A new art gallery opened over the Memorial Day weekend in Decatur, and among its inaugural exhibitors are two local artists who have a few things in common yet remain distinct from each other.
Both artists often integrate objects and symbols into their pieces as a commentary on the state of the world.
“There are images all over them (that) are collaged together,” Dunn told the AJT. “I use books, Bibles sometimes, historical photographs, and then compose those objects over time, overlaying them on text that means something, so they juxtapose off each other.”
One of his pieces hanging at Different Trains depicts the civil rights movement, with pictures of Martin Luther King Jr. and other figures of the 1960s superimposed over scenes of turmoil in the streets within a giant peace sign.
Dunn worked with Atlanta real estate mogul Steve Selig in the 1990s before abandoning real estate and becoming a full-time artist. He shares a studio in Inman Park with “a pretty famous painter,” Fahamu Pecou.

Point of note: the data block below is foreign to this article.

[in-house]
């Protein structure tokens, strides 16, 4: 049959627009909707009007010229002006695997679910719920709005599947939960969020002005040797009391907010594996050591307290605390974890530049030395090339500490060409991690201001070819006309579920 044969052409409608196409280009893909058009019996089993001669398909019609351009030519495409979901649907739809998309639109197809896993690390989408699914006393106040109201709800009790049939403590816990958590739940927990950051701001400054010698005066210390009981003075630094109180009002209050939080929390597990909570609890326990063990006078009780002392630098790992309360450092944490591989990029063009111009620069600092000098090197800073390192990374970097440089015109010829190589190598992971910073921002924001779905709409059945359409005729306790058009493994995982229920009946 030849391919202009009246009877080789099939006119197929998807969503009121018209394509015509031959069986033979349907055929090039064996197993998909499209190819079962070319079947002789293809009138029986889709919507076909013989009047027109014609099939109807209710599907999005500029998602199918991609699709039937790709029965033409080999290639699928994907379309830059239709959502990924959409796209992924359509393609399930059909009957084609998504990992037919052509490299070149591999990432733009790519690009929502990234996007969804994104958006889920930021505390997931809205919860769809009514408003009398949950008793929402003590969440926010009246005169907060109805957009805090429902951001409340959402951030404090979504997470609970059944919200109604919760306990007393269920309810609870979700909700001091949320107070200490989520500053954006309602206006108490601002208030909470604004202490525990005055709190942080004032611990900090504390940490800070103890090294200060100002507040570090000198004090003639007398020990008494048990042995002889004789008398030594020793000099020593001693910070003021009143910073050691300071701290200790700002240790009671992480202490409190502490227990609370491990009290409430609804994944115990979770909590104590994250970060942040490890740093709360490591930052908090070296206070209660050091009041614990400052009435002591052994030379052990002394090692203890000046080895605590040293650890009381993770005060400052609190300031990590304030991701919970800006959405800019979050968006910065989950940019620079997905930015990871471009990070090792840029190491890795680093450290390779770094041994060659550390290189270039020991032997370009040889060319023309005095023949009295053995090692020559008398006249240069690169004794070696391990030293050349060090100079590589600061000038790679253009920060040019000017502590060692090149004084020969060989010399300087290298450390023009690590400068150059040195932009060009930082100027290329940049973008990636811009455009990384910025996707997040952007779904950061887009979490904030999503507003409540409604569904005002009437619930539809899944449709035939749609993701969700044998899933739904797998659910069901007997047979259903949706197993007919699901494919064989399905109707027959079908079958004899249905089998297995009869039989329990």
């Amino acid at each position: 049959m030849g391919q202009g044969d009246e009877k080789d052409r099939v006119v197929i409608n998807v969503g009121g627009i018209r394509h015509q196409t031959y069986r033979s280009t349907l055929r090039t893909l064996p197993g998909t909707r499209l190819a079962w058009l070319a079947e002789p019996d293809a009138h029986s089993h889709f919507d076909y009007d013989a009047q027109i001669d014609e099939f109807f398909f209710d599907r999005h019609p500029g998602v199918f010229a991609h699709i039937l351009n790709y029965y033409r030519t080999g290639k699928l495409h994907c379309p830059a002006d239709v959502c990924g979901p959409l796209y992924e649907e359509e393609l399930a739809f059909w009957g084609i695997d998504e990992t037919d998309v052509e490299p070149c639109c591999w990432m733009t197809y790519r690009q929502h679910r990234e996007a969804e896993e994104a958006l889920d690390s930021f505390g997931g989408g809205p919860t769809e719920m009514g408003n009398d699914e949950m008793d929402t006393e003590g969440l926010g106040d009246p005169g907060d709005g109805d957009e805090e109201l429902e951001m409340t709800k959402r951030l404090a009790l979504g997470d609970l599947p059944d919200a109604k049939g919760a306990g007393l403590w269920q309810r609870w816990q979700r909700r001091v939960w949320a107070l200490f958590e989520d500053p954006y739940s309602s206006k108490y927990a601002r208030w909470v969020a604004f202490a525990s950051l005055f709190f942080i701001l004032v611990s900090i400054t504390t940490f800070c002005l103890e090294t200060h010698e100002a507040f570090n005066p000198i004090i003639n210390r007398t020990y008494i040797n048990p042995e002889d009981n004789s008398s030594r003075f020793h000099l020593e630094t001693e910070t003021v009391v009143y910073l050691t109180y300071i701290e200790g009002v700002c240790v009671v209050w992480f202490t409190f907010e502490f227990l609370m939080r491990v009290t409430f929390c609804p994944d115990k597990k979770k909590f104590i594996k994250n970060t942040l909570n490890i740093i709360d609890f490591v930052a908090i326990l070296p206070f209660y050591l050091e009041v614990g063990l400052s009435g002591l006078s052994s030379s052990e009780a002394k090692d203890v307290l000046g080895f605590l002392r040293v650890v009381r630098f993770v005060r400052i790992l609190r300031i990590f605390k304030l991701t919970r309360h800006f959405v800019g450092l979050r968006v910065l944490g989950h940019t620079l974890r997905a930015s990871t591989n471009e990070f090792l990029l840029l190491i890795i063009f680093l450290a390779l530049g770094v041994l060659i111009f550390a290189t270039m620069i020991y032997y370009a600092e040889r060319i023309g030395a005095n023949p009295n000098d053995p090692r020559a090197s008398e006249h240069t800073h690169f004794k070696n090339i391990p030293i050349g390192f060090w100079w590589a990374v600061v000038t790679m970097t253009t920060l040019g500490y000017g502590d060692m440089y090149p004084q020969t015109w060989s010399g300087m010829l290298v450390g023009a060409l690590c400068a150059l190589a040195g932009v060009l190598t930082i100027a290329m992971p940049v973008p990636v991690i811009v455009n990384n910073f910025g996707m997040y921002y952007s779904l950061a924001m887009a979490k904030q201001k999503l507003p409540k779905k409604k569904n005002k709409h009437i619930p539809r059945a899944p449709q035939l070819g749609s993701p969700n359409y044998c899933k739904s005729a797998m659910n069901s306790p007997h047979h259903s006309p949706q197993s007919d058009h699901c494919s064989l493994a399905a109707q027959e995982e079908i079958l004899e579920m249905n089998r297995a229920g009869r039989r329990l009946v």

“For me, I feel I have to make things. It’s a way for me to get balance with the world around me because I can express what I’m feeling and my interactions with the world, which is a bit crazy right now. It helps me make sense of it, convey emotions, reach into the hurricane and call out the important moments in time,” Dunn said.
Rosefsky shares certain motifs with Dunn yet retains her singularity.
“I like using found objects in my work, such as keys. Keys can be very symbolic of things, like the vulnerability of life,” she said during a visit to her Decatur studio.
A committee member of Arts & Activism, Rosefsky has created numerous pieces on the concept of human trafficking. “I did a whole series on this theme,” she said. “I took hairpins and stretched them; they became these forms sticking into circles, like being trapped. Some of my pieces are very conceptual, emotional; others are more literal.”
One of her works in progress was named “Boundaries,” but now she wants to alter it in reference to the current occupant of the White House. “It had a theme, but I’m going to change it and create a more political piece. The new piece could maybe be called ‘Unhinged.’ It’s such a polarized country right now. … It’s scary. Today, in the political climate, a lot of artists, not just me, are asking, ‘What can we do?’ ”
Rosefsky said she hopes her themes are universal. “Some of it is very much Judaic work, but it doesn’t matter if you come from a Jewish background or a Hindu one. Art has to stand by itself as a good piece of art, no matter what the message is. And sometimes they don’t have a message, which is OK too.”